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Despite their numbers, Latinos continue to lack full and equal participation in all facets of American life, including education. This book provides a critical discussion of the role that select K-12 educational policies have and continue to play in failing Latino students. The author draws upon institutional, national, and statewide data, as well as interviews with students, teachers, and college administrators, to explore the role that public policies play in educating Latino students. The book concludes with specific recommendations that aim to raise achievement, college transition rates, and success among Latino students from preschool through college.

Chapters cover high dropout rates, access to college-preparation resources, testing and accountability, financial aid, the DREAM Act, and affirmative action.

Achilles in Vietnam: Combat Trauma and the Undoing of Character

Achilles in Vietnam: Combat Trauma and the Undoing of Character

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In this strikingly original and groundbreaking book, Dr. Shay examines the psychological devastation of war by comparing the soldiers of Homer's "Iliad" with Vietnam veterans suffering from post-traumatic stress disorder. Although the "Iliad" was written twenty-seven centuries ago it has much to teach about combat trauma, as do the more recent, compelling voices and experiences of Vietnam vets.
ACLU Guide to Protest

ACLU Guide to Protest

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Freedom can't protect itself. Citizens need to stand up and take action.

The ACLU Guide to Protest covers our bedrock freedoms and civil liberties and why they matter, how they're under attack, and the power of mobilization and protest. Issues such as free speech, immigration, racial justice, religious liberty, reproductive freedom, women's rights, LGTB rights, and privacy and technology are discussed in detail. The ACLU also explains the employment of various tactics and how they were successfuly used in specific campaigns.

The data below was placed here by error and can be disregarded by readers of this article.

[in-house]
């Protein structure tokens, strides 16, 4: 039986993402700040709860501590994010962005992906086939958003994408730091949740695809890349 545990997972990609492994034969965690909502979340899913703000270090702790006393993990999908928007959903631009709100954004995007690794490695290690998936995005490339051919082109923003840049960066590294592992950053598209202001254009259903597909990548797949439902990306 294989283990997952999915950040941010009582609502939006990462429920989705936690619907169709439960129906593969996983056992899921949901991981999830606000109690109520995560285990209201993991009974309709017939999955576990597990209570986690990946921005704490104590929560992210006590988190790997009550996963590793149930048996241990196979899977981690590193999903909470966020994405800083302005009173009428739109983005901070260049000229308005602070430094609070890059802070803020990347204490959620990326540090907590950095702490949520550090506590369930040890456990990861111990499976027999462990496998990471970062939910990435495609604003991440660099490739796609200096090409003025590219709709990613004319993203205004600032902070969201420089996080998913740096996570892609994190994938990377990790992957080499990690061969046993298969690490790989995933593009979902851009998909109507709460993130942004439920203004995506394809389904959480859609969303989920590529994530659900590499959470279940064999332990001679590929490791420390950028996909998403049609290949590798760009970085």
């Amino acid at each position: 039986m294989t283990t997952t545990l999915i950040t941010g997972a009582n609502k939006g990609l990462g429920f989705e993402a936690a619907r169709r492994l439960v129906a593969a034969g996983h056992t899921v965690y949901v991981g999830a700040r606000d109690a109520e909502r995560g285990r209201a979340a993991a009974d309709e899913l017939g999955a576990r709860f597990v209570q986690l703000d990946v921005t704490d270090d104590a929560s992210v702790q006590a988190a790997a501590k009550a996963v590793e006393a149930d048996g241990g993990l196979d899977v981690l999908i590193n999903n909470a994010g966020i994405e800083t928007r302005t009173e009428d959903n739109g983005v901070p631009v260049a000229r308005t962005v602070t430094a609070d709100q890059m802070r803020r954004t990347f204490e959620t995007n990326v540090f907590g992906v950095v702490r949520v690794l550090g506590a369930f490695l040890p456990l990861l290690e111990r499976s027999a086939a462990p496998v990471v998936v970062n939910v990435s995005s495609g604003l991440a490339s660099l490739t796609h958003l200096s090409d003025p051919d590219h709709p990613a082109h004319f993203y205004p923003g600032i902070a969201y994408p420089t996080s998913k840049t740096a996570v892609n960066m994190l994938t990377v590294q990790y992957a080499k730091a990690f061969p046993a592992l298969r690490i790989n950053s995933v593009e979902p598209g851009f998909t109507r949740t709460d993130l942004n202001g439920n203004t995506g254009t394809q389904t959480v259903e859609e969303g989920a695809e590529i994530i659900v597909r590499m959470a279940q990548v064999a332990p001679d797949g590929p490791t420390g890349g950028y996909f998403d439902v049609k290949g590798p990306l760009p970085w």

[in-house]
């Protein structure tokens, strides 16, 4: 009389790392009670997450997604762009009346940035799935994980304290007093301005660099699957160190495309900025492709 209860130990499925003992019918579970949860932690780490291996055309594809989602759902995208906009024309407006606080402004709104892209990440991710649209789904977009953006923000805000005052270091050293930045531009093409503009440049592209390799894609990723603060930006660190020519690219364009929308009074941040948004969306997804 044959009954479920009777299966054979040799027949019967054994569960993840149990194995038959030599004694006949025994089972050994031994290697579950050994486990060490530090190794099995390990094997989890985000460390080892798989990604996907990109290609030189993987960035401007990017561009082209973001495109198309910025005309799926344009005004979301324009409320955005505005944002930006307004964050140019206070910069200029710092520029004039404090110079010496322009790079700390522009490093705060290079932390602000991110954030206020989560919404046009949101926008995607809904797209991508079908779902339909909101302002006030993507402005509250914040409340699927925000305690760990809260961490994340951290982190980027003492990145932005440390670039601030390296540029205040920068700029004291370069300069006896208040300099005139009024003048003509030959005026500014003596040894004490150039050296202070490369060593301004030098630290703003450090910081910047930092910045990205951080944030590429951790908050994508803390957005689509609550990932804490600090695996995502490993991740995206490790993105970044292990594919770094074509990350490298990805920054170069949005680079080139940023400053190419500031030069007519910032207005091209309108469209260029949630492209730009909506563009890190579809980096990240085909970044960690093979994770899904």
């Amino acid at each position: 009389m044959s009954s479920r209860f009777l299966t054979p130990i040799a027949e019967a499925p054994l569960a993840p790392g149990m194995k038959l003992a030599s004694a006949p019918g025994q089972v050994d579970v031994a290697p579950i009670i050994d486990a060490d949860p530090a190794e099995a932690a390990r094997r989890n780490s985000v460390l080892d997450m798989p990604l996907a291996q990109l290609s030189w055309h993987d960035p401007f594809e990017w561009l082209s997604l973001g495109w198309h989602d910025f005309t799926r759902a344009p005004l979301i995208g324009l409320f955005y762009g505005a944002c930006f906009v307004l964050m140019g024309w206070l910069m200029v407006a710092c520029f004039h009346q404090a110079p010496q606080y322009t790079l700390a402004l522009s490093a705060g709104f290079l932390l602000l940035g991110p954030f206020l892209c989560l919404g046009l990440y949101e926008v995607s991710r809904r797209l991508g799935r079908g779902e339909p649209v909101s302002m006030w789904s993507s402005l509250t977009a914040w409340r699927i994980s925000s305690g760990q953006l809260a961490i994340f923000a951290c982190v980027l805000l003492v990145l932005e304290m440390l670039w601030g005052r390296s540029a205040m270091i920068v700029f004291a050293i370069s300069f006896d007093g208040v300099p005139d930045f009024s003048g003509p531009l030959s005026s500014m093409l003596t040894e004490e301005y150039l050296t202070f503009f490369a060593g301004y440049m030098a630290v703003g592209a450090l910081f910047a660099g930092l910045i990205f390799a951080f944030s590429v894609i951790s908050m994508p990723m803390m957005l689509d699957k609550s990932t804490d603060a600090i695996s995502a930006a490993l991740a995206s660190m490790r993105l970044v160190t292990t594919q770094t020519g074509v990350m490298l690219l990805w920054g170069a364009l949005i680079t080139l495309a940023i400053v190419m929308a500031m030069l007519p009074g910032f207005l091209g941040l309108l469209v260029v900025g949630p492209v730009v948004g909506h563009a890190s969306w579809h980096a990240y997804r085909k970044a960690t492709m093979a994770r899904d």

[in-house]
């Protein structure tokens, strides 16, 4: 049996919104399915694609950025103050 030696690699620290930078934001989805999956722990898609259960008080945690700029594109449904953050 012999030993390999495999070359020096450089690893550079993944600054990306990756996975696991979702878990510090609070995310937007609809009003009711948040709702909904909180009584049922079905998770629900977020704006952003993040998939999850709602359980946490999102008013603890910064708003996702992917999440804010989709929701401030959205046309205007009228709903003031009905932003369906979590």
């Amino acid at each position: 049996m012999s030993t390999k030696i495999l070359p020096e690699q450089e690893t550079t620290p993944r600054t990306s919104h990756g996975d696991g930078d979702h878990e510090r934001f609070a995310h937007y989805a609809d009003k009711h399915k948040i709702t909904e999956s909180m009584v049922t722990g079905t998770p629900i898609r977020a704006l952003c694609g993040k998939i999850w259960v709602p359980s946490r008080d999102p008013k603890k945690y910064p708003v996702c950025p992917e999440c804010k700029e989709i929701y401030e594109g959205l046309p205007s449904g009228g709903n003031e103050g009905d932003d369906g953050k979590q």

The American Civil Liberties Union (ACLU) is a national organization at the forefront of what has come to be known as The Resistance. In the current political climate, the ACLU has taken a fierce stance to fight government abuse and to vigorously defend individual freedoms including speech and religion, a woman's right to choose, the right to due process, citizens' rights to privacy and much more.

For the first time, the ACLU brings its vast political knowledge to Americans, providing them with everything they need to know to take a stance in defense of individual freedoms. The ACLU Guide to Protest educates readers on everything from fighting voter intimidation, understanding pertinent laws, discovering mobilization efforts, as well as creating effective messaging for signs and banners when you're ready to march.

Acquainted with the Night

Acquainted with the Night

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In twelve chapters corresponding to the twelve hours of night, Christopher Dewdney illuminates night's central themes, including sunsets, nocturnal animals, bedtime stories, festivals of the night, fireworks, astronomy, nightclubs, sleep and dreams, the graveyard shift, the art of darkness, and endless nights. With infections curiosity, a lyrical, intimate tone, and an eye for nighttime beauties both natural and man-made, he paints a captivating portrait of our hours in darkness.

Acquittal

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Across Europe By Kangaroo

Across Europe By Kangaroo

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What happens when an American family goes to Europe, rents a van, and is off on their own to see most of Europe? Across Europe by Kangaroo will take you with them to see.
Across the Wire: Life and Hard Times on the Mexican Border

Across the Wire: Life and Hard Times on the Mexican Border

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Luis Alberto Urrea's Across the Wire offers a compelling and unprecedented look at what life is like for those refugees living on the Mexican side of the border--a world that is only some twenty miles from San Diego, but that few have seen. Urrea gives us a compassionate and candid account of his work as a member and official translator of a crew of relief workers that provided aid to the many refugees hidden just behind the flashy tourist spots of Tijuana. His account of the struggle of these people to survive amid abject poverty, unsanitary living conditions, and the legal and political chaos that reign in the Mexican borderlands explains without a doubt the reason so many are forced to make the dangerous and illegal journey across the wire into the United States.